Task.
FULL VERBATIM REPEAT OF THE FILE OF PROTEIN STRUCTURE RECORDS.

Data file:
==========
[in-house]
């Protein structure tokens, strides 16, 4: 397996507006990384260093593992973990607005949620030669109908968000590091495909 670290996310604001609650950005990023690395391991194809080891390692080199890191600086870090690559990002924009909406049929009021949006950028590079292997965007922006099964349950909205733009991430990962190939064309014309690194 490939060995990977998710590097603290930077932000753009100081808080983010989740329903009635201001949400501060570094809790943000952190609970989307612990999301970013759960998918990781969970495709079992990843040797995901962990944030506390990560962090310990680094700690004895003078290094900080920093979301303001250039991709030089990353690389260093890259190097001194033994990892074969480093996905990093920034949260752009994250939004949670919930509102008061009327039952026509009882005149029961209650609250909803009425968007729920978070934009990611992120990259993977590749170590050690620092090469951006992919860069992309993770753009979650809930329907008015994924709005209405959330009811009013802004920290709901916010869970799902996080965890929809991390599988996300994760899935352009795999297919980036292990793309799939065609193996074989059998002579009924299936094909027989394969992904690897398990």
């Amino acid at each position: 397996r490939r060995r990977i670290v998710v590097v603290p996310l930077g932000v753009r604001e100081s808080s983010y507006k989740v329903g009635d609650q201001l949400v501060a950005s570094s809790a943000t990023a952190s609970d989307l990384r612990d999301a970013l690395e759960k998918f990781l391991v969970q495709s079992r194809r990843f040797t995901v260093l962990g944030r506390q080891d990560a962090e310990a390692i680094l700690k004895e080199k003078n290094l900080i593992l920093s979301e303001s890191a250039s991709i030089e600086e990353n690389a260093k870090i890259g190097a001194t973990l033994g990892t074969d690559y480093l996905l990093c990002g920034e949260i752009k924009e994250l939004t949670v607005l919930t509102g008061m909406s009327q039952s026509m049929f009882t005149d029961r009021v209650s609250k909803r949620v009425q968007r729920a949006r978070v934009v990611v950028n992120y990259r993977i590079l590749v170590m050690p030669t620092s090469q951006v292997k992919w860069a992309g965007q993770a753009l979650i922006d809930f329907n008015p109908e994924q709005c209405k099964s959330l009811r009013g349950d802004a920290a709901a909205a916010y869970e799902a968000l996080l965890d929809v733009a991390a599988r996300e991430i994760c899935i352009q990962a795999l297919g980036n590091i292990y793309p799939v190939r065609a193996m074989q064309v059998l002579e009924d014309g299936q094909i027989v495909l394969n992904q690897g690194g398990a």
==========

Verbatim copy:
[in-house]
């Protein structure tokens, strides 16, 4: 397996507006990384260093593992973990607005949620030669109908968000590091495909 670290996310604001609650950005990023690395391991194809080891390692080199890191600086870090690559990002924009909406049929009021949006950028590079292997965007922006099964349950909205733009991430990962190939064309014309690194 490939060995990977998710590097603290930077932000753009100081808080983010989740329903009635201001949400501060570094809790943000952190609970989307612990999301970013759960998918990781969970495709079992990843040797995901962990944030506390990560962090310990680094700690004895003078290094900080920093979301303001250039991709030089990353690389260093890259190097001194033994990892074969480093996905990093920034949260752009994250939004949670919930509102008061009327039952026509009882005149029961209650609250909803009425968007729920978070934009990611992120990259993977590749170590050690620092090469951006992919860069992309993770753009979650809930329907008015994924709005209405959330009811009013802004920290709901916010869970799902996080965890929809991390599988996300994760899935352009795999297919980036292990793309799939065609193996074989059998002579009924299936094909027989394969992904690897398990």
């Amino acid at each position: 397996r490939r060995r990977i670290v998710v590097v603290p996310l930077g932000v753009r604001e100081s808080s983010y507006k989740v329903g009635d609650q201001l949400v501060a950005s570094s809790a943000t990023a952190s609970d989307l990384r612990d999301a970013l690395e759960k998918f990781l391991v969970q495709s079992r194809r990843f040797t995901v260093l962990g944030r506390q080891d990560a962090e310990a390692i680094l700690k004895e080199k003078n290094l900080i593992l920093s979301e303001s890191a250039s991709i030089e600086e990353n690389a260093k870090i890259g190097a001194t973990l033994g990892t074969d690559y480093l996905l990093c990002g920034e949260i752009k924009e994250l939004t949670v607005l919930t509102g008061m909406s009327q039952s026509m049929f009882t005149d029961r009021v209650s609250k909803r949620v009425q968007r729920a949006r978070v934009v990611v950028n992120y990259r993977i590079l590749v170590m050690p030669t620092s090469q951006v292997k992919w860069a992309g965007q993770a753009l979650i922006d809930f329907n008015p109908e994924q709005c209405k099964s959330l009811r009013g349950d802004a920290a709901a909205a916010y869970e799902a968000l996080l965890d929809v733009a991390a599988r996300e991430i994760c899935i352009q990962a795999l297919g980036n590091i292990y793309p799939v190939r065609a193996m074989q064309v059998l002579e009924d014309g299936q094909i027989v495909l394969n992904q690897g690194g398990a």